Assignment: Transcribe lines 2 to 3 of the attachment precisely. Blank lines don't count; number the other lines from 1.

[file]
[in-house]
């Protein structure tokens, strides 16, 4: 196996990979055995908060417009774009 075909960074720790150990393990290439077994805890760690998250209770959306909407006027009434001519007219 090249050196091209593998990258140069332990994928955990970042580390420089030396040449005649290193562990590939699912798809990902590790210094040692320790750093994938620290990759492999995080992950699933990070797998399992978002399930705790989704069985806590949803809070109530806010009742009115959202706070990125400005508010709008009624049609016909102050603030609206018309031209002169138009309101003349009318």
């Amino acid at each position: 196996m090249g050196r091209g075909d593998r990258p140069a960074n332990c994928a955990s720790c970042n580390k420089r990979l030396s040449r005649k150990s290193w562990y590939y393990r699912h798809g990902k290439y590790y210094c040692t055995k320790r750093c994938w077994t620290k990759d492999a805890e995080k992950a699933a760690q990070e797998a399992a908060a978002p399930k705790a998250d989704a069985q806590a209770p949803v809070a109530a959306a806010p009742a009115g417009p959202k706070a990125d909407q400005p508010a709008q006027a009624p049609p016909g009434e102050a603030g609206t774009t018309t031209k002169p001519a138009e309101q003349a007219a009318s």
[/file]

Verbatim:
């Protein structure tokens, strides 16, 4: 196996990979055995908060417009774009 075909960074720790150990393990290439077994805890760690998250209770959306909407006027009434001519007219 090249050196091209593998990258140069332990994928955990970042580390420089030396040449005649290193562990590939699912798809990902590790210094040692320790750093994938620290990759492999995080992950699933990070797998399992978002399930705790989704069985806590949803809070109530806010009742009115959202706070990125400005508010709008009624049609016909102050603030609206018309031209002169138009309101003349009318």
């Amino acid at each position: 196996m090249g050196r091209g075909d593998r990258p140069a960074n332990c994928a955990s720790c970042n580390k420089r990979l030396s040449r005649k150990s290193w562990y590939y393990r699912h798809g990902k290439y590790y210094c040692t055995k320790r750093c994938w077994t620290k990759d492999a805890e995080k992950a699933a760690q990070e797998a399992a908060a978002p399930k705790a998250d989704a069985q806590a209770p949803v809070a109530a959306a806010p009742a009115g417009p959202k706070a990125d909407q400005p508010a709008q006027a009624p049609p016909g009434e102050a603030g609206t774009t018309t031209k002169p001519a138009e309101q003349a007219a009318s």